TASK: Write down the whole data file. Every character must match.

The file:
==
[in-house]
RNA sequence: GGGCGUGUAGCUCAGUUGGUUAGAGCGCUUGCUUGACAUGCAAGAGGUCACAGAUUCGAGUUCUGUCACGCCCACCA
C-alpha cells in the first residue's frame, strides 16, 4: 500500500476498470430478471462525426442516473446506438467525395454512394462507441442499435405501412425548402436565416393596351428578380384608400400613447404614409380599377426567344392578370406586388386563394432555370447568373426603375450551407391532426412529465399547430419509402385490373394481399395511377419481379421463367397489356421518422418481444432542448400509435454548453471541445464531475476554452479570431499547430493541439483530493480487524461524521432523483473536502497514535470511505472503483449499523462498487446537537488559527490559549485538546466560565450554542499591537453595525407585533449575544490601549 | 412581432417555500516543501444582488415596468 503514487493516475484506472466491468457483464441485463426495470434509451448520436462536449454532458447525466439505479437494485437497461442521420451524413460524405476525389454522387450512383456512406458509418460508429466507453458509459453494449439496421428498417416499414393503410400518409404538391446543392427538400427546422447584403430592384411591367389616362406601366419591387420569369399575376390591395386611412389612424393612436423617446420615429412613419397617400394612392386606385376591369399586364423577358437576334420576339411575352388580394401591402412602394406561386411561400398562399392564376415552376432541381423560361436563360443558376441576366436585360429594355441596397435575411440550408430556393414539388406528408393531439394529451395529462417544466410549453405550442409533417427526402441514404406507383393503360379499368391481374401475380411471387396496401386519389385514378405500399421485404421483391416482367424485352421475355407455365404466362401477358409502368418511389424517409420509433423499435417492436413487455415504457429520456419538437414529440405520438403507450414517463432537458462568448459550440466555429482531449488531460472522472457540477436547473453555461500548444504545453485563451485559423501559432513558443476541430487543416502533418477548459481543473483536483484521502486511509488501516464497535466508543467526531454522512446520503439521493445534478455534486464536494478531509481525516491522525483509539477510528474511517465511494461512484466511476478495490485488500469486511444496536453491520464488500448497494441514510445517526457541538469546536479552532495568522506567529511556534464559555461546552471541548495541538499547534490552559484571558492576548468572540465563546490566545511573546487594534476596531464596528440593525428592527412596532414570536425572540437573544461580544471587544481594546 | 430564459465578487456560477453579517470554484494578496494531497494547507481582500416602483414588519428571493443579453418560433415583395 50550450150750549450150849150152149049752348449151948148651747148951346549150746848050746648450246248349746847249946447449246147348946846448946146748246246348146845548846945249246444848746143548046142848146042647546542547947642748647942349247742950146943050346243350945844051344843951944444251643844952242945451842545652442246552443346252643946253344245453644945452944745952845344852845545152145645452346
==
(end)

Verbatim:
[in-house]
RNA sequence: GGGCGUGUAGCUCAGUUGGUUAGAGCGCUUGCUUGACAUGCAAGAGGUCACAGAUUCGAGUUCUGUCACGCCCACCA
C-alpha cells in the first residue's frame, strides 16, 4: 500500500476498470430478471462525426442516473446506438467525395454512394462507441442499435405501412425548402436565416393596351428578380384608400400613447404614409380599377426567344392578370406586388386563394432555370447568373426603375450551407391532426412529465399547430419509402385490373394481399395511377419481379421463367397489356421518422418481444432542448400509435454548453471541445464531475476554452479570431499547430493541439483530493480487524461524521432523483473536502497514535470511505472503483449499523462498487446537537488559527490559549485538546466560565450554542499591537453595525407585533449575544490601549 | 412581432417555500516543501444582488415596468 503514487493516475484506472466491468457483464441485463426495470434509451448520436462536449454532458447525466439505479437494485437497461442521420451524413460524405476525389454522387450512383456512406458509418460508429466507453458509459453494449439496421428498417416499414393503410400518409404538391446543392427538400427546422447584403430592384411591367389616362406601366419591387420569369399575376390591395386611412389612424393612436423617446420615429412613419397617400394612392386606385376591369399586364423577358437576334420576339411575352388580394401591402412602394406561386411561400398562399392564376415552376432541381423560361436563360443558376441576366436585360429594355441596397435575411440550408430556393414539388406528408393531439394529451395529462417544466410549453405550442409533417427526402441514404406507383393503360379499368391481374401475380411471387396496401386519389385514378405500399421485404421483391416482367424485352421475355407455365404466362401477358409502368418511389424517409420509433423499435417492436413487455415504457429520456419538437414529440405520438403507450414517463432537458462568448459550440466555429482531449488531460472522472457540477436547473453555461500548444504545453485563451485559423501559432513558443476541430487543416502533418477548459481543473483536483484521502486511509488501516464497535466508543467526531454522512446520503439521493445534478455534486464536494478531509481525516491522525483509539477510528474511517465511494461512484466511476478495490485488500469486511444496536453491520464488500448497494441514510445517526457541538469546536479552532495568522506567529511556534464559555461546552471541548495541538499547534490552559484571558492576548468572540465563546490566545511573546487594534476596531464596528440593525428592527412596532414570536425572540437573544461580544471587544481594546 | 430564459465578487456560477453579517470554484494578496494531497494547507481582500416602483414588519428571493443579453418560433415583395 50550450150750549450150849150152149049752348449151948148651747148951346549150746848050746648450246248349746847249946447449246147348946846448946146748246246348146845548846945249246444848746143548046142848146042647546542547947642748647942349247742950146943050346243350945844051344843951944444251643844952242945451842545652442246552443346252643946253344245453644945452944745952845344852845545152145645452346